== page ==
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  • Writer's pictureTrusty Henchman

Upcoming Comics Spotlight: Non-Fiction

This batch on non-fiction includes the culinary art of sushi, a vivid portrait of Lebanese youth, a tale of trauma and survival, the history of pinball, and NBM's new focus graphic novel on Rosa Parks.



(W) Franckie Alarcon (A) Franckie Alarcon

Fly to Japan and come discover all there is to know about sushi. After revealing the secrets of chocolate to us, Franckie Alarcon offers a gourmet panorama of this exceptional dish that has conquered the planet! But do you really know sushi? The author traveled to Japan to meet all the players involved in the making of this true work of culinary art. From the traditional starred chef to the young cook who is shaking up the rules, including all the artisans and producers involved, this book covers the most emblematic of Japanese products from A to Z. A fascinating journey of discovery that, along the way, tells a lot about Japan itself.


Why this caught my eye:

Just file this under 'all food comics are worth checking out'.



(W) Noemie (A/CA) Noemie

Noémie is 18 years old when she falls ill. A brilliant and funny art student, she burns the candle at both ends, with joy and anticipation... until her body throws everything back in her face. A fight ensues between her and her cancer set against the backdrop of Beirut, its madness, its multiculturalism, and its inimitable character.

A unique, autobiographical project and vivid portrait of Lebanese youth.


Why this caught my eye:

Preview pages are looking pretty interesting, plus Noemie's art style is giving me some Melinda Gebbie vibes as well.



(W) Emily Carrington (A/CA) Emily Carrington

At 15, Emily is a relatively typical teenage girl living in the Maritimes who lives with her dad and spends all her free time outdoors. Enter her neighbor who offers to lend a helping hand to a girl in need. Three words: "Our Little Secret," and Emily's fate is sealed. Now in her fifties, Carrington has crafted a compulsively readable debut that shows a powerful command of the comics medium. Our Little Secret is a testament to survival and to the importance of telling your story your way.


Why this caught my eye:

Early reviews and preview pages are making this sound like an impressive debut and possibly one of the more important books to be popping up in early 2022.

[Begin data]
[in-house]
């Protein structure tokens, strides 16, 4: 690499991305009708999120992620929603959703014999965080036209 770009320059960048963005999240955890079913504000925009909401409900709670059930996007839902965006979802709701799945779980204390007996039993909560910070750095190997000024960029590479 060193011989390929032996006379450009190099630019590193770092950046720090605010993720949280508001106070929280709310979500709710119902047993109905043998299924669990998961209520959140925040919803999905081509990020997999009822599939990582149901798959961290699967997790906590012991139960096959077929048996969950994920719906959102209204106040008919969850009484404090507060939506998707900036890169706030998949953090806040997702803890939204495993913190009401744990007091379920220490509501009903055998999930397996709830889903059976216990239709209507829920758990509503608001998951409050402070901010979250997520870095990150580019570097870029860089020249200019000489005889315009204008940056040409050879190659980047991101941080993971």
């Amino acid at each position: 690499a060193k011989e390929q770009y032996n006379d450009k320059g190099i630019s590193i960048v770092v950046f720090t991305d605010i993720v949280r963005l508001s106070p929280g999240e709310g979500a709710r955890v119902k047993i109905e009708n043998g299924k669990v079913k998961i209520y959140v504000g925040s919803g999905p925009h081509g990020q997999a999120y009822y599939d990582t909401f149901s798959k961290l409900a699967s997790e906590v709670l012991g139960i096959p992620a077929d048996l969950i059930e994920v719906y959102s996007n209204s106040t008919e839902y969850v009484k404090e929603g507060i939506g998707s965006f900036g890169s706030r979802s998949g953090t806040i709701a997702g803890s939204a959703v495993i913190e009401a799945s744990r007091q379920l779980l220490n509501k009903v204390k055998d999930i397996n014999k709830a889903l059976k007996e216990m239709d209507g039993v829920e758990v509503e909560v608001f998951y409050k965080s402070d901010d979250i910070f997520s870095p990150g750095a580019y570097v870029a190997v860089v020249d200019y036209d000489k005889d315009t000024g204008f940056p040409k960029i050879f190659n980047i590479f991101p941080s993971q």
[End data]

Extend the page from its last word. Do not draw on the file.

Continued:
(W) Jon Chad (A/CA) Jon Chad

For fans of Brian "Box" Brown's Tetris and the cult-hit documentary King of Kong, Jon Chad illustrates the little-known story of pinball-how it works and why it all matters in an age of special effects and on-screen gaming. In 1976, champion player Roger Sharpe stepped up to a pinball machine in a Manhattan courtroom. He was there to challenge the citywide ban on pinball by proving this was a game of skill, not chance. Sharpe pulled back the plunger and released, and the fate of this industry and artform hung in the balance. Thus opens Jon Chad's comprehensive graphic guide to the history of the captivating, capricious-and at times infuriating!-game of pinball.


Why this caught my eye:

In general all FirstSecond books are going to be some quality material, but I've recently been taking more of an interest in pinball so this just looked like it would be a lot of fun.



(W) Mariapaola Pesce (A) Matteo Mancini

Montgomery, Alabama, December 1, 1955: at the end of the working day, 42-year-old Rosa Parks, a black leather dressmaker, takes bus 2857, heading home. She sits in a center row, but when a white passenger gets on after a few stops, the driver asks her to get up to give him her seat, as required by the rules. Rosa knows them well: the blacks sit in the back, the whites in front, while the center seats are mixed and can only be used if all the others are occupied, but the whites retain priority. "No," Rosa replies, she doesn't intend to get up. That simple refusal turns her into a heroine of black rights, engaged in the fight against segregation that oppresses Alabama and other southern states, becoming the propellant of the historic bus boycott in Montgomery led by Martin Luther King. This is her story shown in a context of why it is still so resonant today.


Why this caught my eye:

Saw some early preview pages and this just looks like it would be a solid addition to schools and libraries.


That's it for this batch, we'll hit up some manga next time!

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